In "The Rocking-Horse Winner" by D.H. Lawrence, what does Paul keep hearing the house whisper?

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The author D. H. Lawrence takes the position that children can see and hear things that are no longer visible or audible to adults after they reach a certain age and become immersed in worldly problems. What Paul and his two sisters keep imagining they are hearing is the whole...

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The author D. H. Lawrence takes the position that children can see and hear things that are no longer visible or audible to adults after they reach a certain age and become immersed in worldly problems. What Paul and his two sisters keep imagining they are hearing is the whole house expressing a need for more money, which is really only being felt by their mother.

And so the house came to be haunted by the unspoken phrase: There must be more money! There must be more money! The children could hear it all the time though nobody said it aloud. They heard it at Christmas, when the expensive and splendid toys filled the nursery. Behind the shining modern rocking-horse, behind the smart doll's house, a voice would start whispering: "There must be more money! There must be more money!"

Paul takes the childish course of riding his rocking-horse in the hope that it will take him to "where the luck is," because his mother has told him they are short on money and the things money can buy because they are unlucky. Either through a streak of luck or through the influence of some benign or wicked supernatural power, Paul discovers he can predict the winning horses in important upcoming horse races. With the gardener Bassett, who makes the bets, he accumulates a big sum of money. With his uncle's help, Paul manages to give his mother an anonymous gift of five thousand pounds, hoping this will satisfy her. It doesn't; the money only whets her appetite for more.

The voices in the house suddenly went mad, like a chorus of frogs on a spring evening. There were certain new furnishings, and Paul had a tutor. He was really going to Eton, his father's school, in the following autumn. There were flowers in the winter, and a blossoming of the luxury Paul's mother had been used to. And yet the voices in the house, behind the sprays of mimosa and almond-blossom, and from under the piles of iridescent cushions, simply trilled and screamed in a sort of ecstasy: "There must be more money! Oh-h-h; there must be more money. Oh, now, now-w! Now-w-w - there must be more money! - more than ever! More than ever!"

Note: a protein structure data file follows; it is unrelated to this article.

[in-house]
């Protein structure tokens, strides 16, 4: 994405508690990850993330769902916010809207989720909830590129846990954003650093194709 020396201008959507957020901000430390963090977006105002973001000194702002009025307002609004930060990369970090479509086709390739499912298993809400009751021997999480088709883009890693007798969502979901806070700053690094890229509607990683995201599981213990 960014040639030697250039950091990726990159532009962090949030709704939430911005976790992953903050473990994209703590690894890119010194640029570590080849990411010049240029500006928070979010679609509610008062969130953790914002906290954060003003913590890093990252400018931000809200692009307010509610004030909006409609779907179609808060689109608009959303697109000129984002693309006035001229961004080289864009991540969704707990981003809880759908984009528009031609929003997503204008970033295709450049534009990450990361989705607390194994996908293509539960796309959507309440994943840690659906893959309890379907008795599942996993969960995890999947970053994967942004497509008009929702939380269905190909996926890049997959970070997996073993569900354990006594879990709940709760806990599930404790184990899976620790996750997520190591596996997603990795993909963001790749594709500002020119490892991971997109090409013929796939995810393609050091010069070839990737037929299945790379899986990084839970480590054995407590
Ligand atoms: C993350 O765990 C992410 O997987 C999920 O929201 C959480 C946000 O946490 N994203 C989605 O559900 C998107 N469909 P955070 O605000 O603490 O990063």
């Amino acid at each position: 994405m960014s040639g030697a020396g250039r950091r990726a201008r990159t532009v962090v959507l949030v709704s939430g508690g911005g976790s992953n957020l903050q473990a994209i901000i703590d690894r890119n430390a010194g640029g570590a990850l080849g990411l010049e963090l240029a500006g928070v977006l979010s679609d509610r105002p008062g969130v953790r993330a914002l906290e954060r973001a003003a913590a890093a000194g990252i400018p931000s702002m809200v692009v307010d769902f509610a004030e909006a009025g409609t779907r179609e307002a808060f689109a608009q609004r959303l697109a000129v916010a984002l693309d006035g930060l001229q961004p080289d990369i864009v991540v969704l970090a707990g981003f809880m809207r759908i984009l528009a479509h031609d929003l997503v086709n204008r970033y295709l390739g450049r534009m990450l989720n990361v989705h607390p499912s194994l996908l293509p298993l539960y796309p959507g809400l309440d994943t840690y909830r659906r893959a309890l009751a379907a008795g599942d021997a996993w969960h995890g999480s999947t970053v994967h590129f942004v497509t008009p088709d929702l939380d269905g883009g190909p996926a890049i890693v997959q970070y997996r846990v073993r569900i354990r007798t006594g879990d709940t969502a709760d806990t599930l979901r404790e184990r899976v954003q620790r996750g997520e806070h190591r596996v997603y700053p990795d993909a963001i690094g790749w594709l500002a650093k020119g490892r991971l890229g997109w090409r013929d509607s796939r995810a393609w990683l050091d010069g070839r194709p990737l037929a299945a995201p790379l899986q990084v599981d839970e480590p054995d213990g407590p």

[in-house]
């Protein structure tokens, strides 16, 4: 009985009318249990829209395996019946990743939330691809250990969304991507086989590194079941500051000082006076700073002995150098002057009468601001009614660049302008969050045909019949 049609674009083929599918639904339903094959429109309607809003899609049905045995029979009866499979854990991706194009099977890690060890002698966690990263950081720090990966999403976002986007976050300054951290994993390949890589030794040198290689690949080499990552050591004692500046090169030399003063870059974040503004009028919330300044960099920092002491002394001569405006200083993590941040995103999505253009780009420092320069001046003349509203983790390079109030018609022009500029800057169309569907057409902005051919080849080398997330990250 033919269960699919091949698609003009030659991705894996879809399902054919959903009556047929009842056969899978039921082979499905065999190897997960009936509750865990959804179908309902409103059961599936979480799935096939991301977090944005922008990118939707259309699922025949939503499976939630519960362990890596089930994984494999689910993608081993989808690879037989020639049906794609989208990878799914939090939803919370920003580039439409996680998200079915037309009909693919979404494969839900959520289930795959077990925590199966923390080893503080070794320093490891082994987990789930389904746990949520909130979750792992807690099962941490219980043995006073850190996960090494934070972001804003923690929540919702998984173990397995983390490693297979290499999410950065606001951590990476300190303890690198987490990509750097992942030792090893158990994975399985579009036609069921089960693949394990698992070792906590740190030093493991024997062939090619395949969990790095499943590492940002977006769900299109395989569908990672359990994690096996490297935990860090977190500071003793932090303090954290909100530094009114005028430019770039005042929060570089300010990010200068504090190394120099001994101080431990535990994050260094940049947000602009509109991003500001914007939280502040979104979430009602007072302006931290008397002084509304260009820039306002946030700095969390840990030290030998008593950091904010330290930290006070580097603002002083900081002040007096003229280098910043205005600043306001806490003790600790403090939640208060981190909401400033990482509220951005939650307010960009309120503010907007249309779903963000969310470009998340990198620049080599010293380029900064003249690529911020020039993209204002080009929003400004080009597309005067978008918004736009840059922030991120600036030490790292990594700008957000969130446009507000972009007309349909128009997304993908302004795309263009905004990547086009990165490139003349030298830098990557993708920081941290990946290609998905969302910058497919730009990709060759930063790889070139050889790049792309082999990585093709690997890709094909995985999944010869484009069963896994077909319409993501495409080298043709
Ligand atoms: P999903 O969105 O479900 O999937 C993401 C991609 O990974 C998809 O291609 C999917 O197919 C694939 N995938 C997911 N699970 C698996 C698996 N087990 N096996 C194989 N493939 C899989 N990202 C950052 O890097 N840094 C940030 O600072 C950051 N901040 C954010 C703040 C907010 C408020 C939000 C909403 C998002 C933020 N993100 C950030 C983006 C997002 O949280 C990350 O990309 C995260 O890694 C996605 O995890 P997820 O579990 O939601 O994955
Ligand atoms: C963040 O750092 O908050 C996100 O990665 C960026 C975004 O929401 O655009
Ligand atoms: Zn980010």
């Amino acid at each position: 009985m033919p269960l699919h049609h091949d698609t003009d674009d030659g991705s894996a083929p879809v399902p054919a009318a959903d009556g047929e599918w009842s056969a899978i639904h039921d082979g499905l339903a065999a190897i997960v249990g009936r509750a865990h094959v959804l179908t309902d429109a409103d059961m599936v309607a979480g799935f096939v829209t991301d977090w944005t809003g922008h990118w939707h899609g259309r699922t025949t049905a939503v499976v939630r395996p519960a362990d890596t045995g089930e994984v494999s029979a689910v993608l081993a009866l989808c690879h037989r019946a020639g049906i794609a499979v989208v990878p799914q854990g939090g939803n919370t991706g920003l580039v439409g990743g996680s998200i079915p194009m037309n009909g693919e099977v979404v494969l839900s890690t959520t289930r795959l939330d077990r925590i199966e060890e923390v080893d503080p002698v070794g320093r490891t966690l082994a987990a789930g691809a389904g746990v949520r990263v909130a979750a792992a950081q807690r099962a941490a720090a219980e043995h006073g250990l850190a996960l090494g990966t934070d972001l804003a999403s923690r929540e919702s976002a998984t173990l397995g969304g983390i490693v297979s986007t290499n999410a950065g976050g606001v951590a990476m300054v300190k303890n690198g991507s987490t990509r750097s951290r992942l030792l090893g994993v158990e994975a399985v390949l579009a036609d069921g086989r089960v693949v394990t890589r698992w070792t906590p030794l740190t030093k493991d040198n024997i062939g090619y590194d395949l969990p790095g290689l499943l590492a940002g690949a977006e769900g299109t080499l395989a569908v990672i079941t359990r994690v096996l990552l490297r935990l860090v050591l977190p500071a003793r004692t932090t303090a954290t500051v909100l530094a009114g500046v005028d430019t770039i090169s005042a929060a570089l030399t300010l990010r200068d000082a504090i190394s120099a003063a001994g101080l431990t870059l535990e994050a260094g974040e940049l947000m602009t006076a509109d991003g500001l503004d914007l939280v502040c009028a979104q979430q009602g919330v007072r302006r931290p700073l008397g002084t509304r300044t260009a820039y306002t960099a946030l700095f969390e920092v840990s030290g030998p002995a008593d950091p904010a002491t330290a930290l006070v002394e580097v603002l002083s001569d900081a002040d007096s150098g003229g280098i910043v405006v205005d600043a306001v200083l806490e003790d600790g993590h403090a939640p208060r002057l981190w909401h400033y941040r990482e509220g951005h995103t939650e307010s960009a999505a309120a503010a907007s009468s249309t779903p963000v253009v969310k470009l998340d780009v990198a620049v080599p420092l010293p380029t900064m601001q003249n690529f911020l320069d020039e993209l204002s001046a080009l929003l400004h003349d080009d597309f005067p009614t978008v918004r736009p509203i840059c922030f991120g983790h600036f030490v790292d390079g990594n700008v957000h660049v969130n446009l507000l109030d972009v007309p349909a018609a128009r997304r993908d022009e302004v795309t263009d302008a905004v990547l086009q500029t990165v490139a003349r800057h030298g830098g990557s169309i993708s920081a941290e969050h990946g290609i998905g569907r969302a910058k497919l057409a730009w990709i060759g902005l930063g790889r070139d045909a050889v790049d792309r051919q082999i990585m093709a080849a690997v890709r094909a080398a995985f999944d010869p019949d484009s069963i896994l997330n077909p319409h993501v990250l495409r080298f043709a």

The voices are no longer whispering. They are trilling and screaming. This is the problem with money: there is never quite enough. Paul is now in a situation where he feels he must keep riding his rocking horse harder and harder in order to work himself into a state of consciousness in which he hears, or sees, the name of the winning horse in the next big race. His mother may sense what he is doing, but she seems, on one level, to be intentionally sacrificing her son for the money he can earn for her. The narrator explains early in the story that she does not really love her children.

Nevertheless, when her children were present, she always felt the centre of her heart go hard. This troubled her, and in her manner she was all the more gentle and anxious for her children, as if she loved them very much. Only she herself knew that at the centre of her heart was a hard little place that could not feel love, no, not for anybody. 

No matter how hard Paul rides his rocking horse, he can never reach the goal he really wants. He can never win his mother's love. He kills himself trying to do it. 

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